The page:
13. J. Huang, H. Mei, Z. Tang et al., “Triple-amiRNA VEGFRs inhibition in pancreatic cancer improves the efficacy of chemotherapy through EMT regulation,” Journal of Controlled Release, vol. 245, pp. 1–14, 2017. View at Publisher · View at Google Scholar · View at Scopus
  14. M. O. Lee, S. Y. Han, S. Jiang, J. Han Park, and S. J. Kim, “Differential effects of retinoic acid on growth and apoptosis in human colon cancer cell lines associated with the induction of retinoic acid receptor β,” Biochemical Pharmacology, vol. 59, no. 5, pp. 485–496, 2000. View at Publisher · View at Google Scholar · View at Scopus
  15. M. I. Flamini, G. V. Gauna, M. L. Sottile, B. S. Nadin, A. M. Sanchez, and L. M. Vargas-Roig, “Retinoic acid reduces migration of human breast cancer cells: role of retinoic acid receptor beta,” Journal of Cellular and Molecular Medicine, vol. 18, no. 6, pp. 1113–1123, 2014. View at Publisher · View at Google Scholar · View at Scopus
  16. M. Rees, P. P. Tekkis, F. K. S. Welsh, T. O’Rourke, and T. G. John, “Evaluation of long-term survival after hepatic resection for metastatic colorectal cancer: a multifactorial model of 929 patients,” Annals of Surgery, vol. 247, no. 1, pp. 125–135, 2008. View at Publisher · View at Google Scholar · View at Scopus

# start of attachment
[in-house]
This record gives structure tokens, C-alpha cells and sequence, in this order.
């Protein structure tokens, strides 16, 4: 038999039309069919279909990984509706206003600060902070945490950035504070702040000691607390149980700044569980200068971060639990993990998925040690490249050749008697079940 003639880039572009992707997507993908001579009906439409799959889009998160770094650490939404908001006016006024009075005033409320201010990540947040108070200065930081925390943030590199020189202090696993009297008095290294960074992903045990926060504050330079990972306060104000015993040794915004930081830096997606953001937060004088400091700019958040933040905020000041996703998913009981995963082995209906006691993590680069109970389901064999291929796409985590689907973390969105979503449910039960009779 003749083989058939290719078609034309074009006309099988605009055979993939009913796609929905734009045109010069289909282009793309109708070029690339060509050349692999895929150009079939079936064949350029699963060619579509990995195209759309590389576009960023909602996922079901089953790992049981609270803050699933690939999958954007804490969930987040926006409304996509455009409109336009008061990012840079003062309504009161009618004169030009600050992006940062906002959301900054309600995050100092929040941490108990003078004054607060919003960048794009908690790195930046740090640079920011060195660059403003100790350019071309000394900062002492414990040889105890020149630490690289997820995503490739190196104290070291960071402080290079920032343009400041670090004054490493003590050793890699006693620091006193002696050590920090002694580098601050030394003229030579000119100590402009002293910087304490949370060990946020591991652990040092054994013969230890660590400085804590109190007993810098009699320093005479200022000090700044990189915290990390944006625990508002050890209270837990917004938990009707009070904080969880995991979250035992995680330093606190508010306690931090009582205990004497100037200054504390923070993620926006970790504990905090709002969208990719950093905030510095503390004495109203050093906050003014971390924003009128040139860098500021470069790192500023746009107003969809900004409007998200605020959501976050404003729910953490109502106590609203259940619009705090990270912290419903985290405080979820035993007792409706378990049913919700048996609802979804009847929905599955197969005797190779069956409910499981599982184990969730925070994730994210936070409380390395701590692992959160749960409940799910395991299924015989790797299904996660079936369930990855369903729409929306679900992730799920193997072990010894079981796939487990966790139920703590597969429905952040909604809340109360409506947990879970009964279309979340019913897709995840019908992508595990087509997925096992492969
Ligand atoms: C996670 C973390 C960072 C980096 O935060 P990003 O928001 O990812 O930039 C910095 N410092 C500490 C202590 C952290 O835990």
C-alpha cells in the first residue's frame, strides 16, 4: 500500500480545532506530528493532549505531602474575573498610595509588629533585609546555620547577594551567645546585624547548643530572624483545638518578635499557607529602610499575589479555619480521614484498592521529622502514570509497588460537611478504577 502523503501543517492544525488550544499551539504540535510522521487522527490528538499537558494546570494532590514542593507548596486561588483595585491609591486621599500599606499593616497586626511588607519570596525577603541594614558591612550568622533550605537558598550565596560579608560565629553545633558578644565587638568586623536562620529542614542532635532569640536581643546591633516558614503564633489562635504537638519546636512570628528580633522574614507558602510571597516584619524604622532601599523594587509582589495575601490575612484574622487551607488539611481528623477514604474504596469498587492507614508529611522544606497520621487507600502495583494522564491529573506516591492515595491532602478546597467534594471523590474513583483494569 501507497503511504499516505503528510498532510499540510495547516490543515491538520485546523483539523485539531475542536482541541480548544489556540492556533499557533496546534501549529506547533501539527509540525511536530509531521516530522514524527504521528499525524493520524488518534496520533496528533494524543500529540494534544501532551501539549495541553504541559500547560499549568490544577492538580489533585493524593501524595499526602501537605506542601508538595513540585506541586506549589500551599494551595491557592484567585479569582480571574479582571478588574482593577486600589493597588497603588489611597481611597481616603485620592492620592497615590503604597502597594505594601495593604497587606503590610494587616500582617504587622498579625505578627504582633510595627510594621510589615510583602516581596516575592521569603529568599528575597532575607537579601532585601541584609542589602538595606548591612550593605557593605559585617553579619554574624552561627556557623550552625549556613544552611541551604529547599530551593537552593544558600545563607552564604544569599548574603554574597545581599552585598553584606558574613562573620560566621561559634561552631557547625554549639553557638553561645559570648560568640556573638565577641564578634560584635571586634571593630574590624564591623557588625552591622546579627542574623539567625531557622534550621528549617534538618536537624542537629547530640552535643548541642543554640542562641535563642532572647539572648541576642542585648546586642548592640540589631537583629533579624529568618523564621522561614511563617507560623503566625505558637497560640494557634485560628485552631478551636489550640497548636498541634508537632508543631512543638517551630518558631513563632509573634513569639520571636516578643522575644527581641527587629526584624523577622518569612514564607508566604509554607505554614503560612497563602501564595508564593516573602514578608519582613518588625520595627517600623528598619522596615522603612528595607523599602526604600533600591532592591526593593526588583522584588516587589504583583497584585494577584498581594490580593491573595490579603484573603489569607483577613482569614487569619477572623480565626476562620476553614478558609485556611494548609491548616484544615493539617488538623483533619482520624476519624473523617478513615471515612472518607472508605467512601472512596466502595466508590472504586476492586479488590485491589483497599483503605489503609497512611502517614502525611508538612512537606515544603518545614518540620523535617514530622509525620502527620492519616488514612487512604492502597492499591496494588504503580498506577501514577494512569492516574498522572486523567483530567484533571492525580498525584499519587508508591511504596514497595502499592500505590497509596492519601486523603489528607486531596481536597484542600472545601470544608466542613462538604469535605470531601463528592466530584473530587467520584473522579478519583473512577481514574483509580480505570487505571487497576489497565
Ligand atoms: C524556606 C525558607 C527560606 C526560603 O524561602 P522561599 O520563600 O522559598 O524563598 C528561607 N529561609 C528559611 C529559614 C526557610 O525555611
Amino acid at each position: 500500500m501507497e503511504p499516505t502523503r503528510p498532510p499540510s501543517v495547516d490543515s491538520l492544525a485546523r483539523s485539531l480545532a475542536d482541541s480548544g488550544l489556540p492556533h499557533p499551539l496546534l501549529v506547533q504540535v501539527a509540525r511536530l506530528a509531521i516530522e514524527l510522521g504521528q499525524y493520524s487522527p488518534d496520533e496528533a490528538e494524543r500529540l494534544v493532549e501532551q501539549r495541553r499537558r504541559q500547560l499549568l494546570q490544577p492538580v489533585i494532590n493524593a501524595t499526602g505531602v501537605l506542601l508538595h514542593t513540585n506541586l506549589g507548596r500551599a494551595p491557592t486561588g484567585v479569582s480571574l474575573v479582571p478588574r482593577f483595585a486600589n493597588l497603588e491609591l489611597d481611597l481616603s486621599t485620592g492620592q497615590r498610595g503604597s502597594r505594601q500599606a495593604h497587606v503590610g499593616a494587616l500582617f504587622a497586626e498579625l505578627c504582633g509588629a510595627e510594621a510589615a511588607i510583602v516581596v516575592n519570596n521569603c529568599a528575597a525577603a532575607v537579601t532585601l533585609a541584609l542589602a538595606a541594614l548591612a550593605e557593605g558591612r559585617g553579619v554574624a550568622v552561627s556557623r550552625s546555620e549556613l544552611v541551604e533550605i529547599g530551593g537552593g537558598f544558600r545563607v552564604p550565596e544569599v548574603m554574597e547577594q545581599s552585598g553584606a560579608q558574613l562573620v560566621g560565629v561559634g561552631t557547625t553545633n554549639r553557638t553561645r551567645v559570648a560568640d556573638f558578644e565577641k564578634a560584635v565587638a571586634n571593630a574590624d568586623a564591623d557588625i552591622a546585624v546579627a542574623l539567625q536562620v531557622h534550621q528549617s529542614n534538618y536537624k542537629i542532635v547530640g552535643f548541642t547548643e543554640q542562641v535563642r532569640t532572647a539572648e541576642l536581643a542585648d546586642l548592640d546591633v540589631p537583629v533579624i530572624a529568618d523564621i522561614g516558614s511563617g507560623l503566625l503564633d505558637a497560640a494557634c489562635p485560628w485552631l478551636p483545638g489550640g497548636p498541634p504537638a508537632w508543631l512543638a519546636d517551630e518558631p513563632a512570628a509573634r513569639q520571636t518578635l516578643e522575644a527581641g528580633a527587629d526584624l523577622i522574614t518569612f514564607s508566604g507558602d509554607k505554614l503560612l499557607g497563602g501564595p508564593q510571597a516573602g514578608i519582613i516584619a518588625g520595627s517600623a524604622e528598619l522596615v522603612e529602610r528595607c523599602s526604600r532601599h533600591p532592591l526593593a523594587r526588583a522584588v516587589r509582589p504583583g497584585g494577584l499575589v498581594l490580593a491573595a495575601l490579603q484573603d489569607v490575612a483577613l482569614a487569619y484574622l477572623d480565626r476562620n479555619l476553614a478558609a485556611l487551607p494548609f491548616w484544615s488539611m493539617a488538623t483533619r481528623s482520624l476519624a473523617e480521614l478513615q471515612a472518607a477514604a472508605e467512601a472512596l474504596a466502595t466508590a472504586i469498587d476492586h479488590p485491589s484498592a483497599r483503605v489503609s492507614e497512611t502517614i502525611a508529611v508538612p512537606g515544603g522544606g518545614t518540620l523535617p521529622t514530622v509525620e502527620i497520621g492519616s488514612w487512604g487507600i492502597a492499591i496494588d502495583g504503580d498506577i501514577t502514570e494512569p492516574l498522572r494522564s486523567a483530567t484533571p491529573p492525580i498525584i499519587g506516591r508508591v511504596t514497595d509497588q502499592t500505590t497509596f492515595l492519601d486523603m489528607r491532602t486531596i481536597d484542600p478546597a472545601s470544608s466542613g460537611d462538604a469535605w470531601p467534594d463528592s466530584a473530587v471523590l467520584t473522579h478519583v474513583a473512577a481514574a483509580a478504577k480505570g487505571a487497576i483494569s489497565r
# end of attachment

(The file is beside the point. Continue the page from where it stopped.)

17. Y. Fong, J. Fortner, R. L. Sun, M. F. Brennan, and L. H. Blumgart, “Clinical score for predicting recurrence after hepatic resection for metastatic colorectal cancer: analysis of 1001 consecutive cases,” Annals of Surgery, vol. 230, no. 3, pp. 309–318, 1999. View at Publisher · View at Google Scholar · View at Scopus
  18. H. Qiu, W. Zhang, A. K. el-Naggar et al., “Loss of retinoic acid receptor-β expression is an early event during esophageal carcinogenesis,” The American Journal of Pathology, vol. 155, no. 5, pp. 1519–1523, 1999. View at Publisher · View at Google Scholar · View at Scopus
  19. X. C. Xu, G. Sozzi, J. S. Lee et al., “Suppression of retinoic acid receptor β in non-small-cell lung cancer in vivo: implications for lung cancer development,” Journal of the National Cancer Institute, vol. 89, no. 9, pp. 624–629, 1997. View at Publisher · View at Google Scholar · View at Scopus
  20. E. Picard, C. Seguin, N. Monhoven et al., “Expression of retinoid receptor genes and proteins in non-small-cell lung cancer,” Journal of the National Cancer Institute, vol. 91, no. 12, pp. 1059–1066, 1999. View at Publisher · View at Google Scholar · View at Scopus